Responsible For a Senior? Watch For These Signs

Woman caring for her mother and taking care of her hearing loss.

They call it the “Sandwich Generation.” When you’re in your twenties and thirties, your time is spent raising kids. Then, looking after your senior parent’s healthcare requirements fills your time when you’re in your forties and fifties. The name “sandwich generation” is apt because you’re sandwiched between taking care of your kids and caring for your parents. And it’s increasingly common. This means that Mom and Dad’s general care will need to be considered by caretakers.

Scheduling an appointment for Dad to go to an oncologist or a cardiologist feels like a priority, so you aren’t likely to forget anything like that. What is sometimes missed, though, are things like the annual appointment with a hearing care professional or making sure Mom’s hearing aids are charged up. And those little things can make a major difference.

The Importance of Hearing to Senior Health

More and more published research has echoed one surprising truth: your hearing is vitally important. In addition, your hearing is essential in a way that goes beyond your ability to communicate or listen to music. Neglected hearing loss has been connected to numerous physical and mental health problems, like depression and loss of cognitive abilities.

So you may be unknowingly increasing the risk that she will develop these problems by missing her hearing exam. It will be socially isolating if Mom can’t communicate because she can’t hear very well.

This kind of social separation can occur very quickly after hearing loss starts. So if you notice Mom starting to get a little distant, it might not have anything to do with her mood (yet). Her hearing could be the real issue. Your brain is an organ that can atrophy if it isn’t used regularly so this kind of social separation can result in cognitive decline. When it comes to the health of your senior parents, it’s crucial that those signs are identified and treated.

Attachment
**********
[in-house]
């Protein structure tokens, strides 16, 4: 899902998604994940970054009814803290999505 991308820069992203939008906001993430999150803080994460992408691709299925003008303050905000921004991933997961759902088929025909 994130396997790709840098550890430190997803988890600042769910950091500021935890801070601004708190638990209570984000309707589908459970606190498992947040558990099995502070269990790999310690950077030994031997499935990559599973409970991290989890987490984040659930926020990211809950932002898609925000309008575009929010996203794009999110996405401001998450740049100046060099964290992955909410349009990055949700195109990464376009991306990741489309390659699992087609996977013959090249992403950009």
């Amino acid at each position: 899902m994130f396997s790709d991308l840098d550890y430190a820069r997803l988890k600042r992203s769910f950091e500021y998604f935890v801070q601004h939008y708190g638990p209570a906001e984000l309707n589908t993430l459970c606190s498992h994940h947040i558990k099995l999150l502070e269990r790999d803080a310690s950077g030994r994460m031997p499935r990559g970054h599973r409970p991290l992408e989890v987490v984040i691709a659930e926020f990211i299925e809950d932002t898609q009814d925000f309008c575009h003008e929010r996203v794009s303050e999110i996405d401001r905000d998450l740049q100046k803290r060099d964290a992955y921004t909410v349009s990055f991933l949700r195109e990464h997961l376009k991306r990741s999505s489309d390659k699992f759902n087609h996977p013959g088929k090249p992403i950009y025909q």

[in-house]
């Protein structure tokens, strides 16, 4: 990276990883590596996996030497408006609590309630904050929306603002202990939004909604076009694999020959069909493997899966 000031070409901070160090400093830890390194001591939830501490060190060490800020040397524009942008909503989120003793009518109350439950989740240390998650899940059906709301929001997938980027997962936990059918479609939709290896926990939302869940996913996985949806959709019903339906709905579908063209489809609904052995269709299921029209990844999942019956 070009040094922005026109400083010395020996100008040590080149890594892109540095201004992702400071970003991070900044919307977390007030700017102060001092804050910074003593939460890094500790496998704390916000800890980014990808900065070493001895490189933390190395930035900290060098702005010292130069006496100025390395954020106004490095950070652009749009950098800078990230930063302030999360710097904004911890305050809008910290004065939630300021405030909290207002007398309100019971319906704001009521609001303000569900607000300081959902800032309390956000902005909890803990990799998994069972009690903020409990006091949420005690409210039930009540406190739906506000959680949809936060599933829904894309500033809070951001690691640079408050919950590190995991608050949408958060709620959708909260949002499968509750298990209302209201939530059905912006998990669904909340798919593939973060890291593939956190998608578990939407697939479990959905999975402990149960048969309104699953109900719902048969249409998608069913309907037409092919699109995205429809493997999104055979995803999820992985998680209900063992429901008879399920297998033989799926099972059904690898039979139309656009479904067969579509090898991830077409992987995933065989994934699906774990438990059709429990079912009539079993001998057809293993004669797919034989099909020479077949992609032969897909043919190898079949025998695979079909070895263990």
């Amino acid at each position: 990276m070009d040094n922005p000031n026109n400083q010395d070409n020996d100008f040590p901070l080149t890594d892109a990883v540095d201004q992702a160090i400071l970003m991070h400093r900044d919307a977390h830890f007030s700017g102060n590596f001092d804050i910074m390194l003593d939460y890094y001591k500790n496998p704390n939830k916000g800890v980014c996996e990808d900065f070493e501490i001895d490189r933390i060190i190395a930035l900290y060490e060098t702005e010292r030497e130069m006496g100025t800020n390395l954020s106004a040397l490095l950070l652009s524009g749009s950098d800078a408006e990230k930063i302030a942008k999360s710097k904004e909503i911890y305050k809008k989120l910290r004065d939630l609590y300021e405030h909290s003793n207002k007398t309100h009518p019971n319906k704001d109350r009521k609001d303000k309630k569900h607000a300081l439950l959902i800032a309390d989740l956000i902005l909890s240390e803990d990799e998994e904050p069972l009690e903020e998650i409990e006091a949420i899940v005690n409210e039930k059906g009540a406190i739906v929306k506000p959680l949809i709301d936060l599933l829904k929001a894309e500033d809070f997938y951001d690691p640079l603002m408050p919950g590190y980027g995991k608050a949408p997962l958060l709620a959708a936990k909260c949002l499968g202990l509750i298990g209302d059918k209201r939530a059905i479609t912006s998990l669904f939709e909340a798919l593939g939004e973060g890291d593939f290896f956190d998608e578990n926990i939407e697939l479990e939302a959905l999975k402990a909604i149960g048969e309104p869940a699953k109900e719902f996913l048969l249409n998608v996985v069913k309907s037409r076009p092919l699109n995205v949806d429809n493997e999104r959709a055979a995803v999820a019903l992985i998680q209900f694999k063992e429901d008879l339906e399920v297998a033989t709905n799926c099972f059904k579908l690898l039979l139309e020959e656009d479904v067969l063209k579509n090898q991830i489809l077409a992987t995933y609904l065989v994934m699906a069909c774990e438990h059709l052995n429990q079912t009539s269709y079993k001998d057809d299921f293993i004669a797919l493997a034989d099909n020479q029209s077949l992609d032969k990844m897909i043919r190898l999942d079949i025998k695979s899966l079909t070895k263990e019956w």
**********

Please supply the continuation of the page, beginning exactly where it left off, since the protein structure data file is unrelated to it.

Prioritizing Hearing

Alright, you’re convinced. You have no doubt that hearing is important and that neglected hearing loss can snowball into other problems. What can be done to prioritize hearing care?

A few things that you can do are as follows:

  • Every day, remind your parents to use their hearing aids. Daily hearing aid use can help establish that these devices are operating to their highest capacity.
  • If your parents have rechargeable hearing aids help them make sure they charge them when they go to sleep every night. If they are living in a home, ask the staff to pay attention to this each night.
  • Look closely at how your parents are behaving. If you observe the television getting a little louder each week or that they are having trouble hearing you on the phone, talk to Mom about scheduling an appointment with a hearing care specialist to see if you can pinpoint a problem.
  • Once every year, individuals over 55 should have a hearing test. Be certain that this annual appointment is made for your parents and kept.
  • If you notice Mom avoiding phone conversations and staying away from social situations, the same is true. A trip to a hearing specialist can help illuminate the existence of any hearing difficulties.

Preventing Future Health Problems

You’re already trying to handle a lot, specifically if you’re a caregiver in that sandwich generation. And hearing problems can feel rather trivial if they aren’t causing direct friction. But the research shows that a whole range of more serious future health issues can be avoided by treating hearing loss now.

So when you bring Mom to her hearing test (or arrange to have her seen), you could be preventing much more costly conditions later on. Maybe you will avoid depression early. It’s even feasible that dementia can be stopped or at least slowed.

For the majority of us, that’s worth a trip to a hearing specialist. And it’s certainly worth a quick heads up to Mom that she should be wearing her hearing aid more diligently. You also may be able to have a nice conversation once that hearing aid is in. Maybe you’ll get some lunch and have a nice chat.

The site information is for educational and informational purposes only and does not constitute medical advice. To receive personalized advice or treatment, schedule an appointment.